The Japanese people are fighting hard to get the economy out of the slump which has followed a massive earthquake and tsunami in March, a Nomura analyst told CNBC Monday.
Alastair Newton, senior political analyst at the Japanese bank, who has just returned to London from Tokyo, said that the mood in the country is determined despite the devastation caused by the disaster.
"If you look out of your hotel room in Tokyo, there are a lot of black patches where clearly previously there was a lot of light," he said.
"There was a lot of despair over the political situation and the return to politics as normal."
He pointed out that Japan has come through natural disasters before, notably the 1888 eruption of Mount Bandai which killed hundreds of people.
The world's third-largest economy has slumped since the earthquake and ensuing tsunami, although it is hoped that the third quarter will see a return to moderate growth.
The IMF forecast that while GDP will decline by 0.7 percent this year it will grow by 2.9 percent in 2012.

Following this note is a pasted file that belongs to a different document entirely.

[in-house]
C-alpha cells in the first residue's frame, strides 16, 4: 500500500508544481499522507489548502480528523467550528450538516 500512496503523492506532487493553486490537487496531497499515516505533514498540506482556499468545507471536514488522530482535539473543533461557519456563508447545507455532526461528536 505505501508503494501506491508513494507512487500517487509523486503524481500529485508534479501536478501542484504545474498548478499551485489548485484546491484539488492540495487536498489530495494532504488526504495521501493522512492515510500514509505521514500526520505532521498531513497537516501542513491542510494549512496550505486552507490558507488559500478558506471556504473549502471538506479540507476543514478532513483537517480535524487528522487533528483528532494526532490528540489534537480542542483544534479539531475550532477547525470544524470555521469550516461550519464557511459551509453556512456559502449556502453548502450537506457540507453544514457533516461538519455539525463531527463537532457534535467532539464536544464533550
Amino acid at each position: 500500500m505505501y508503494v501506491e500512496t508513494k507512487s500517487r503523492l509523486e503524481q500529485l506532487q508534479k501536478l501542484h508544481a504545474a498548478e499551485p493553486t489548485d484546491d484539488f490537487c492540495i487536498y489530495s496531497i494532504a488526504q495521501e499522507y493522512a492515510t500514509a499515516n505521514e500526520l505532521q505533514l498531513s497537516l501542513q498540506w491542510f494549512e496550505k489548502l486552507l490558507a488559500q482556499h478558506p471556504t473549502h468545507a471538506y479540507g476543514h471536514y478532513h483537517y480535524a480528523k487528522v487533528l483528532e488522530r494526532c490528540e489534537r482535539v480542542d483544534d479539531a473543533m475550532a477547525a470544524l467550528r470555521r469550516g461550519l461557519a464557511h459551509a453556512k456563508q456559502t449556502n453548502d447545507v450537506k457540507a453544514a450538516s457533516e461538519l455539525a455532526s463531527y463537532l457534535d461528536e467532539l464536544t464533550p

Philip Poole, Global Head of Macro & Investment Strategy at HSBC, believes that the Japanese recovery is progressing more quickly than expected.
"With the corporate sector generally in good shape and profitability set to pickup we continue to see value and, subject to global risks, scope for valuations to move higher in the course of the coming months," he wrote in a note Monday.
Japanese exports rose in June, bringing the trade balance back to surplus, as industrial production started to recover. The Nikkei is now back within 2 percent of the level just before the earthquake struck.
In recent months, carmakers Toyota and Honda have reported hefty falls in production as a result of the disaster.
Toyota, the world's biggest maker of cars, said that production was down 15.9 percent from the previous year as it struggled to make enough of the parts needed for its cars, while production at Honda has halved.
Rivals Nissan and Mitsubishi have done better, with production rises of 1.9 percent and 8.1 percent. Nissan chief executive Carlos Ghosn predicted that its factories will be back to full production by October.
"I found a real determination to come out of this crisis and build a better functioning Japan going forward," Newton said.
"I was particularly impressed by the number of young people giving up their summer vacations to go to the disaster zone to do relief work. There are a lot of people in Japan who have realized that you can't look to others to get Japan out of economic turmoil."